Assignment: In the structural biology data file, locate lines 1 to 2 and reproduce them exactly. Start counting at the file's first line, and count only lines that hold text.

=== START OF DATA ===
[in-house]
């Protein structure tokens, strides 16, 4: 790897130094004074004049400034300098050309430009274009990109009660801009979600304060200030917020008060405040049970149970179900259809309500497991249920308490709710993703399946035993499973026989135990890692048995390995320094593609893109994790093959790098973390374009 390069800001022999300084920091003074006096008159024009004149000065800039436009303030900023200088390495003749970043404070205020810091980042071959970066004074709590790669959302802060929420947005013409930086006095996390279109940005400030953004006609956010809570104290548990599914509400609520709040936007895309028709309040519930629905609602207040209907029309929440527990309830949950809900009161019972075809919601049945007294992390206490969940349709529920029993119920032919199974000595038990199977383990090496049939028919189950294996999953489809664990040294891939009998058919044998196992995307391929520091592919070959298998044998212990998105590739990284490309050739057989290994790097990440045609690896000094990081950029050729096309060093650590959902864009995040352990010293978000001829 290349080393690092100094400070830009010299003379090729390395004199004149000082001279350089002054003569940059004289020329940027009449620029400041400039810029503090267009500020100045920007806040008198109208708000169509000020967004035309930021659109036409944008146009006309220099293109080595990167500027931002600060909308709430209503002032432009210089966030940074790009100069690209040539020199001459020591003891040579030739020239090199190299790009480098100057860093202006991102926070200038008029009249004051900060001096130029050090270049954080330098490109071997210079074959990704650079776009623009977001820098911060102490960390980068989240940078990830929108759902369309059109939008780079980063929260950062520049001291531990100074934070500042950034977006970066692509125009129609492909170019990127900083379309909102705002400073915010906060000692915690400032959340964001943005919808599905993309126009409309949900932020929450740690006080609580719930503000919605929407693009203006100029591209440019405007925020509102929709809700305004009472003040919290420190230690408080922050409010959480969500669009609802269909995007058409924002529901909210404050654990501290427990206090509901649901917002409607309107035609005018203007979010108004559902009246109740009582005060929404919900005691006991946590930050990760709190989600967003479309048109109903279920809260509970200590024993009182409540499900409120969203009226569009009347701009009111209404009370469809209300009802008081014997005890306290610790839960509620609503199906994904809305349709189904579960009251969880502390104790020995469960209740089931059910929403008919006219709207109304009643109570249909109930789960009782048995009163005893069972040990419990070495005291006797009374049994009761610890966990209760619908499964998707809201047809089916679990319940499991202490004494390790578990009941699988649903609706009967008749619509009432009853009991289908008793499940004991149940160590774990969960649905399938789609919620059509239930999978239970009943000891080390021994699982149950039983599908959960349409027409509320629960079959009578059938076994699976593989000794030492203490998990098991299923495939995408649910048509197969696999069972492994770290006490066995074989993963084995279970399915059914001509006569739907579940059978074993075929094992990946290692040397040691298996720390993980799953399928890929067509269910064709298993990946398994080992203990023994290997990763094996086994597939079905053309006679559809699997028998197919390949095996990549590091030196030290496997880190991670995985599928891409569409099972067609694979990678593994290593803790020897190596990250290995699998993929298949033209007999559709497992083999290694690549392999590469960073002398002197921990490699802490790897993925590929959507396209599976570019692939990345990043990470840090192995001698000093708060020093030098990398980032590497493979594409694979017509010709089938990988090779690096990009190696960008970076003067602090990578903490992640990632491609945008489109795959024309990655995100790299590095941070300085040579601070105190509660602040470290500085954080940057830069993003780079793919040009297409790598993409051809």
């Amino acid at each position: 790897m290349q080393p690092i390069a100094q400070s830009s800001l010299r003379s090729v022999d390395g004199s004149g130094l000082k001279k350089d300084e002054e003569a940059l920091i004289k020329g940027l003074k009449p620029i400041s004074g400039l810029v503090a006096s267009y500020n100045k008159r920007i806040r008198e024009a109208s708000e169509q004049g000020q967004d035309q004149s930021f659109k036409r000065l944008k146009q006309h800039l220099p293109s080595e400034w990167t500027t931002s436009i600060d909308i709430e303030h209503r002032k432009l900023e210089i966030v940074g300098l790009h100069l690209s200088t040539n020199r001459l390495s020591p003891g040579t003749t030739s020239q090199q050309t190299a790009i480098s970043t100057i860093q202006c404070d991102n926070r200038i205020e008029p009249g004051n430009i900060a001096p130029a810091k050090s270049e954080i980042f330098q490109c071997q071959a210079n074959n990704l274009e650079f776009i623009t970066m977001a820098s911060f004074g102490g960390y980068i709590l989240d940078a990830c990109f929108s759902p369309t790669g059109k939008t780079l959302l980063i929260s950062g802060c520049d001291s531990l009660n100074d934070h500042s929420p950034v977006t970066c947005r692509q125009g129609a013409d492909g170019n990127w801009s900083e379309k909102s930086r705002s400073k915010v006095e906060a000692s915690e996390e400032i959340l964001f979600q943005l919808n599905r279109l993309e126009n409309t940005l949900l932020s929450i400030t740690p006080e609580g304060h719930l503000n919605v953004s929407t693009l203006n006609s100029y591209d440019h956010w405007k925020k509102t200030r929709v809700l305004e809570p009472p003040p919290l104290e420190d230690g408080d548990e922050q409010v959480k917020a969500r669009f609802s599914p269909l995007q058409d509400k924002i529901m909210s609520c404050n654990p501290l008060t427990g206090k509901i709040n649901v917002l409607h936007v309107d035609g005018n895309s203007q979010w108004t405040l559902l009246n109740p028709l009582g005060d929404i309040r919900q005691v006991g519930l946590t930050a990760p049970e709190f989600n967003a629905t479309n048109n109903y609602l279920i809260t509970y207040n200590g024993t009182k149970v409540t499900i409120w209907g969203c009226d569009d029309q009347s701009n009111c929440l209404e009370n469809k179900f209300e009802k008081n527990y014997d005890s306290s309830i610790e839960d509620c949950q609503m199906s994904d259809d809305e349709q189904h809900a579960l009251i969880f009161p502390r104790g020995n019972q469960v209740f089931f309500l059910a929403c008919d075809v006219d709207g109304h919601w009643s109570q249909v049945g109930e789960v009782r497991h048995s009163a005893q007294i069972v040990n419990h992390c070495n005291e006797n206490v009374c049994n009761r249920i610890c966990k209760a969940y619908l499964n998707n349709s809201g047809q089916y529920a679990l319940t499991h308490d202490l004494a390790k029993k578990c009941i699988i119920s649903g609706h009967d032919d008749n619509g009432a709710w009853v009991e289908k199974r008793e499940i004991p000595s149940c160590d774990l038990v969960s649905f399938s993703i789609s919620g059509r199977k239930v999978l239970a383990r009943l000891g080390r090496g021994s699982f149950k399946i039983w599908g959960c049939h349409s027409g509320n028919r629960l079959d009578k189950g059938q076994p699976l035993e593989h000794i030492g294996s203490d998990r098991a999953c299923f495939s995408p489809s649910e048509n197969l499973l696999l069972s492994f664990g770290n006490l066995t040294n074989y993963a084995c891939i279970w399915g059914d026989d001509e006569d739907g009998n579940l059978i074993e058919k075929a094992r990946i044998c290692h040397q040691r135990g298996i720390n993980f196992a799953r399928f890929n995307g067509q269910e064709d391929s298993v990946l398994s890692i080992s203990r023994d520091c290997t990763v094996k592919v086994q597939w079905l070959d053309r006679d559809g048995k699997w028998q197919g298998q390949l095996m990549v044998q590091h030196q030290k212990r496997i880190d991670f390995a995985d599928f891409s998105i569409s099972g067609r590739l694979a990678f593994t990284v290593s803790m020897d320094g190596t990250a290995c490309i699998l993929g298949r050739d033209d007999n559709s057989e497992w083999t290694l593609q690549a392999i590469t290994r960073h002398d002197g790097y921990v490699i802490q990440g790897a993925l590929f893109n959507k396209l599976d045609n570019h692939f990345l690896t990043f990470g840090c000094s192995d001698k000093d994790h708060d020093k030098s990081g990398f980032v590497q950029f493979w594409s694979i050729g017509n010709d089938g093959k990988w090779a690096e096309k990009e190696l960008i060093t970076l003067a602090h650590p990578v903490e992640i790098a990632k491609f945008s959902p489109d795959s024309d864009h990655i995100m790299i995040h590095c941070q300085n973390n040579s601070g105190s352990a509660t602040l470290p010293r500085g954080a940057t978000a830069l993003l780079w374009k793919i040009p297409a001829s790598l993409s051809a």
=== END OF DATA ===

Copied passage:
[in-house]
């Protein structure tokens, strides 16, 4: 790897130094004074004049400034300098050309430009274009990109009660801009979600304060200030917020008060405040049970149970179900259809309500497991249920308490709710993703399946035993499973026989135990890692048995390995320094593609893109994790093959790098973390374009 390069800001022999300084920091003074006096008159024009004149000065800039436009303030900023200088390495003749970043404070205020810091980042071959970066004074709590790669959302802060929420947005013409930086006095996390279109940005400030953004006609956010809570104290548990599914509400609520709040936007895309028709309040519930629905609602207040209907029309929440527990309830949950809900009161019972075809919601049945007294992390206490969940349709529920029993119920032919199974000595038990199977383990090496049939028919189950294996999953489809664990040294891939009998058919044998196992995307391929520091592919070959298998044998212990998105590739990284490309050739057989290994790097990440045609690896000094990081950029050729096309060093650590959902864009995040352990010293978000001829 290349080393690092100094400070830009010299003379090729390395004199004149000082001279350089002054003569940059004289020329940027009449620029400041400039810029503090267009500020100045920007806040008198109208708000169509000020967004035309930021659109036409944008146009006309220099293109080595990167500027931002600060909308709430209503002032432009210089966030940074790009100069690209040539020199001459020591003891040579030739020239090199190299790009480098100057860093202006991102926070200038008029009249004051900060001096130029050090270049954080330098490109071997210079074959990704650079776009623009977001820098911060102490960390980068989240940078990830929108759902369309059109939008780079980063929260950062520049001291531990100074934070500042950034977006970066692509125009129609492909170019990127900083379309909102705002400073915010906060000692915690400032959340964001943005919808599905993309126009409309949900932020929450740690006080609580719930503000919605929407693009203006100029591209440019405007925020509102929709809700305004009472003040919290420190230690408080922050409010959480969500669009609802269909995007058409924002529901909210404050654990501290427990206090509901649901917002409607309107035609005018203007979010108004559902009246109740009582005060929404919900005691006991946590930050990760709190989600967003479309048109109903279920809260509970200590024993009182409540499900409120969203009226569009009347701009009111209404009370469809209300009802008081014997005890306290610790839960509620609503199906994904809305349709189904579960009251969880502390104790020995469960209740089931059910929403008919006219709207109304009643109570249909109930789960009782048995009163005893069972040990419990070495005291006797009374049994009761610890966990209760619908499964998707809201047809089916679990319940499991202490004494390790578990009941699988649903609706009967008749619509009432009853009991289908008793499940004991149940160590774990969960649905399938789609919620059509239930999978239970009943000891080390021994699982149950039983599908959960349409027409509320629960079959009578059938076994699976593989000794030492203490998990098991299923495939995408649910048509197969696999069972492994770290006490066995074989993963084995279970399915059914001509006569739907579940059978074993075929094992990946290692040397040691298996720390993980799953399928890929067509269910064709298993990946398994080992203990023994290997990763094996086994597939079905053309006679559809699997028998197919390949095996990549590091030196030290496997880190991670995985599928891409569409099972067609694979990678593994290593803790020897190596990250290995699998993929298949033209007999559709497992083999290694690549392999590469960073002398002197921990490699802490790897993925590929959507396209599976570019692939990345990043990470840090192995001698000093708060020093030098990398980032590497493979594409694979017509010709089938990988090779690096990009190696960008970076003067602090990578903490992640990632491609945008489109795959024309990655995100790299590095941070300085040579601070105190509660602040470290500085954080940057830069993003780079793919040009297409790598993409051809």